Rowboat was an older story but since Nugget’s death, his memory made me realize how important my children are to me as this story really hits point.
I still remember watching Dan drive away in the old Ford, worrying if I had done enough. Worrying if this rowboat was just enough to keep him safe. Just Dad worrying. . . The ending says it all. The beginning is just the first scoop of ice cream in a fantastic sundae of fun and crazy hot fudge toppings.
All of you know what that means, as we have all scraped the last of the syrupy goodness from the bottom of the bowl wishing we just had one more spoonful of the best dessert we ever had at that moment.
Try this one sweet story one more time if you might have forgotten what a great memory of your own tastes like . . .
On a recent trip in August this year to Saratoga to watch and especially to listen to retiring Tom Durkin’s final race call of the Travers’ Stakes, America’s oldest stakes race for Thoroughbreds, I found another story tucked neatly away just waiting for something to pass by and lure it into the open so I could catch it then release it to you.
It’s so easy to forget the treasure troves of sticky memories that were made for us as children. As my wife and I explored the beautiful green of the magnificent state of New York, an unplanned stop to a remarkable site named Yaddo unstuck another one for me so I had to write about it for you to enjoy.
‘Yaddo’ is a neologism created by the original owner, the financier Spencer Trask and his wife, the writer Katrina Trask’s children and is meant to rhyme with the word, ‘shadow’. Yaddo is buried deep in the woods surrounded by water and gardens. Yaddo is an artists’ sanctuary of a home nestled on a 400 acre estate in the forests of Saratoga Springs.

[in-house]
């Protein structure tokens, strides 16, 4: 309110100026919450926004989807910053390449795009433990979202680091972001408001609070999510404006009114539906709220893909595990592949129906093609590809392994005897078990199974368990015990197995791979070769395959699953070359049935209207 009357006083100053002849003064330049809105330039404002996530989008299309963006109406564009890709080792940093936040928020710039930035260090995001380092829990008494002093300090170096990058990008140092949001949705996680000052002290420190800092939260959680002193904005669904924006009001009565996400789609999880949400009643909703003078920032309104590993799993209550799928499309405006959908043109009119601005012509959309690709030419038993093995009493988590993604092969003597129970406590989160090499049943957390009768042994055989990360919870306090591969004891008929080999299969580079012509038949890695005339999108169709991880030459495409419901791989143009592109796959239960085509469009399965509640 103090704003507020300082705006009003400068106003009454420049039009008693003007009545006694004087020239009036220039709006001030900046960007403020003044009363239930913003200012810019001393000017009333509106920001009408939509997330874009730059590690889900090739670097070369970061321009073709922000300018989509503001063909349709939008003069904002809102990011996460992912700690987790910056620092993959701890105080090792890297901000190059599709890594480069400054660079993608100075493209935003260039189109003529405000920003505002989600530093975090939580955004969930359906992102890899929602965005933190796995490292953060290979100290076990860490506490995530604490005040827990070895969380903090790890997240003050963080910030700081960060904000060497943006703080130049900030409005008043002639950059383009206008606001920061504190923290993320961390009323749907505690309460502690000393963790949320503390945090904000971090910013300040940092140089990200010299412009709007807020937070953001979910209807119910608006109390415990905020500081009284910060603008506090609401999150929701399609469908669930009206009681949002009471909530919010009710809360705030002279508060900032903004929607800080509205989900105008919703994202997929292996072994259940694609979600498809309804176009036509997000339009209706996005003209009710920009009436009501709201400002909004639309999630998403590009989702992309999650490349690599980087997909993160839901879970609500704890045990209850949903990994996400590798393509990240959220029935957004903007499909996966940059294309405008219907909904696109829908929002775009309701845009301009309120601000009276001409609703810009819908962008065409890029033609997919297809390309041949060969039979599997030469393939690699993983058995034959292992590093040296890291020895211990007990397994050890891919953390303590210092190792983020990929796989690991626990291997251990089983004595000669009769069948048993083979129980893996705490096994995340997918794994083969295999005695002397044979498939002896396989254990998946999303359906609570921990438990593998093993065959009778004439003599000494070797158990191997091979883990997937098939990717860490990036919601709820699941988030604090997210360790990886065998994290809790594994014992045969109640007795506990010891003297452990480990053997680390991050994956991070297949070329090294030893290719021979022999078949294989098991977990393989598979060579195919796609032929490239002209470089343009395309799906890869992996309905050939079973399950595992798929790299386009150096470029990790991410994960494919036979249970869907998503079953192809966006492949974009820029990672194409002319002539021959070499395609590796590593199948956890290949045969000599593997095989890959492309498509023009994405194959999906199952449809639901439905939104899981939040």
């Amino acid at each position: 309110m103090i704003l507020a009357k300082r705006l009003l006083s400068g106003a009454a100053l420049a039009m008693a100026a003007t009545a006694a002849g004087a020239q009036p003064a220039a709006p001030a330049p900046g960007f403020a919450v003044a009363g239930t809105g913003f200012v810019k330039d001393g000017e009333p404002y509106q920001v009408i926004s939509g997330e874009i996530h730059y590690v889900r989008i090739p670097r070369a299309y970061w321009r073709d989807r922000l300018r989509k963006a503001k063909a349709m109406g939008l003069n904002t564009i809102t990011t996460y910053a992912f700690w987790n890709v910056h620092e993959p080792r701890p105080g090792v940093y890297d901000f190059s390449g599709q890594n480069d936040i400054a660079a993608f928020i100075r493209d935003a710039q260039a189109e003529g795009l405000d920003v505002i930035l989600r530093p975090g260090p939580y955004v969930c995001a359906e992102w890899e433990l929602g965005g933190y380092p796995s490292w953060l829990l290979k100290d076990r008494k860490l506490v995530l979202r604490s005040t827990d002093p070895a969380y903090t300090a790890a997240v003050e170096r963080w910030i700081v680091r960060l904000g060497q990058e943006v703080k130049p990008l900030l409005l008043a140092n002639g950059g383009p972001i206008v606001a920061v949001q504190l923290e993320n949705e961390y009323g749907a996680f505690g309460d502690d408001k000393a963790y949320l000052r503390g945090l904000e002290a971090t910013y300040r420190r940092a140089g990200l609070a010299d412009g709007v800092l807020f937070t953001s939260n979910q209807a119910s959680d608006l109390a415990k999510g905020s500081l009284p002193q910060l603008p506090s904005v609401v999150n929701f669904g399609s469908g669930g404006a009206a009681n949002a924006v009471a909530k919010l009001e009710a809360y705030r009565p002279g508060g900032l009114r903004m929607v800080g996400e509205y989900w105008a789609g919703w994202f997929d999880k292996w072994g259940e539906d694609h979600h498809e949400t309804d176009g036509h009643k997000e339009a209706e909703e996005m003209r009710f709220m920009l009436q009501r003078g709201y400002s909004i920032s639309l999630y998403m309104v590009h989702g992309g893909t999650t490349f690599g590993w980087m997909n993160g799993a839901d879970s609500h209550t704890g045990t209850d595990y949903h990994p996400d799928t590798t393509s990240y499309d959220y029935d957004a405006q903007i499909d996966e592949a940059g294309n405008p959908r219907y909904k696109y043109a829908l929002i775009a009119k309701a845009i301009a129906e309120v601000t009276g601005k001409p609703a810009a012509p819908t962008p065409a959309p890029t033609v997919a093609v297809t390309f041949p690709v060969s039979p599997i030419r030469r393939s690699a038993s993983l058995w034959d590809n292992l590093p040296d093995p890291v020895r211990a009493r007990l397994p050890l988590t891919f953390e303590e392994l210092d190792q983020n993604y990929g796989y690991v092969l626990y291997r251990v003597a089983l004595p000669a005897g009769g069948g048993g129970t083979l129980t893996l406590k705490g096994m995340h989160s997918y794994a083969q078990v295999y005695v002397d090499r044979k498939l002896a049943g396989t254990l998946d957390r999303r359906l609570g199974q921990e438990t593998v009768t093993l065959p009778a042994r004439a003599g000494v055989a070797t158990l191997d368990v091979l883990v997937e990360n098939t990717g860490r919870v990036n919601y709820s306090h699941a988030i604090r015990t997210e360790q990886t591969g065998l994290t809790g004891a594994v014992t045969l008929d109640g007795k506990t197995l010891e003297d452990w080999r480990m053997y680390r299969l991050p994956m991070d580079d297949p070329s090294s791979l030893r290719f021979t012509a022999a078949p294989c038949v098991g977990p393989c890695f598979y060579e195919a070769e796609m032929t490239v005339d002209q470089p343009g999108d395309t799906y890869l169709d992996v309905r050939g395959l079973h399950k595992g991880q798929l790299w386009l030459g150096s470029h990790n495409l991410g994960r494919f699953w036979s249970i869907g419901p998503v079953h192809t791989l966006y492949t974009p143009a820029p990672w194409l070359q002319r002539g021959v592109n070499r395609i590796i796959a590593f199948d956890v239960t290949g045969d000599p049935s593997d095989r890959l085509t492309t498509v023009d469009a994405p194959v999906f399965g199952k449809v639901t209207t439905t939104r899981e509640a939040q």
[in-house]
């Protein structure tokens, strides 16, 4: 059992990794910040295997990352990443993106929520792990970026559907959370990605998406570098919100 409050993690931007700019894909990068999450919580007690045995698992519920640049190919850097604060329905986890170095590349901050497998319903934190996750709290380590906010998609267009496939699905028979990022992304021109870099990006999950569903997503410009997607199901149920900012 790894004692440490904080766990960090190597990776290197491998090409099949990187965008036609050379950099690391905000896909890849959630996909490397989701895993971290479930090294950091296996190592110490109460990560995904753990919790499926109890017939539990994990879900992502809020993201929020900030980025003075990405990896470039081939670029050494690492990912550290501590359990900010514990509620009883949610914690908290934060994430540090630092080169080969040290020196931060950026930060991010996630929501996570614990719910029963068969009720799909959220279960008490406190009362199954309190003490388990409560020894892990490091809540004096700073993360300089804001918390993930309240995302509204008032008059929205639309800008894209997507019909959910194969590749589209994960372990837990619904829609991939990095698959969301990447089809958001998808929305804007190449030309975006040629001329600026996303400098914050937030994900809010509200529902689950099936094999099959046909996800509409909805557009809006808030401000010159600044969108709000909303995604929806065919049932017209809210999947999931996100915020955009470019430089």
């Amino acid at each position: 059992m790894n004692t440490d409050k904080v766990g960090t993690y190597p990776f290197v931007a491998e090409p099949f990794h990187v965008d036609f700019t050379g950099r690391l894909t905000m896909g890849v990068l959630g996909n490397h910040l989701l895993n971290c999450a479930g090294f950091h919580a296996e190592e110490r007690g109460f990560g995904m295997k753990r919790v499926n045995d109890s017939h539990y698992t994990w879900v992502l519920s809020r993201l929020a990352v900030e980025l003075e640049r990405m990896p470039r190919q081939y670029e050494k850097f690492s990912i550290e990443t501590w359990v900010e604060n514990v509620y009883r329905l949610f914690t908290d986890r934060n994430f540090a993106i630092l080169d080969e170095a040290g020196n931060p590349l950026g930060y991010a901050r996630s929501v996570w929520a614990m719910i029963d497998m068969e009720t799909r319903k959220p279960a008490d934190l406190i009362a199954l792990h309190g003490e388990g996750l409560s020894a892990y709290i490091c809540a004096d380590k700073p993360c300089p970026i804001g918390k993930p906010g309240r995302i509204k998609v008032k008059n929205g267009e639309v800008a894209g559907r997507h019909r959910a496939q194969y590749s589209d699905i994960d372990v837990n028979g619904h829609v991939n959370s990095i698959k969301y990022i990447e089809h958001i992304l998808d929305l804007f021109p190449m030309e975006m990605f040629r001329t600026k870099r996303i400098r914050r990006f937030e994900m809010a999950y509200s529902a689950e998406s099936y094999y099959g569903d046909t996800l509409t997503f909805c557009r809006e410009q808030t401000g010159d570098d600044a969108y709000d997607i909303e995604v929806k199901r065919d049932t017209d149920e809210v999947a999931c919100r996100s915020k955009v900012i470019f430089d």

The purpose of this fabulous environment is to facilitate and magnify each artist’s inner creativity by barring outside intrusions and interruptions. It was the serenity of these waters that brought back to me a memory of a time in another state nearby that was just as serene and beautiful to me.
This place in New Hampshire is where I was afforded a life’s lesson as a gift. A gift packaged neatly along the side of a memory of trust given to me solely by my Dad as I glided into the waters of my first night of independence as a decade-old child. A glimpse of a night where a decision, brought upon me only by the fear of a myth hidden within another story told to me weeks before by a friend.
The decision that took me to safety that night as I bonded with a small yet significant literary keel steering me to understanding how important trust can be. Trust, not hearing just the words, but how the feeling that you are truly trusted is much more noteworthy. This one quiet night of a boy’s adventure taught me the importance of trust and unknowingly cleared one of many pathways through the uncut woodlands of my manhood to come.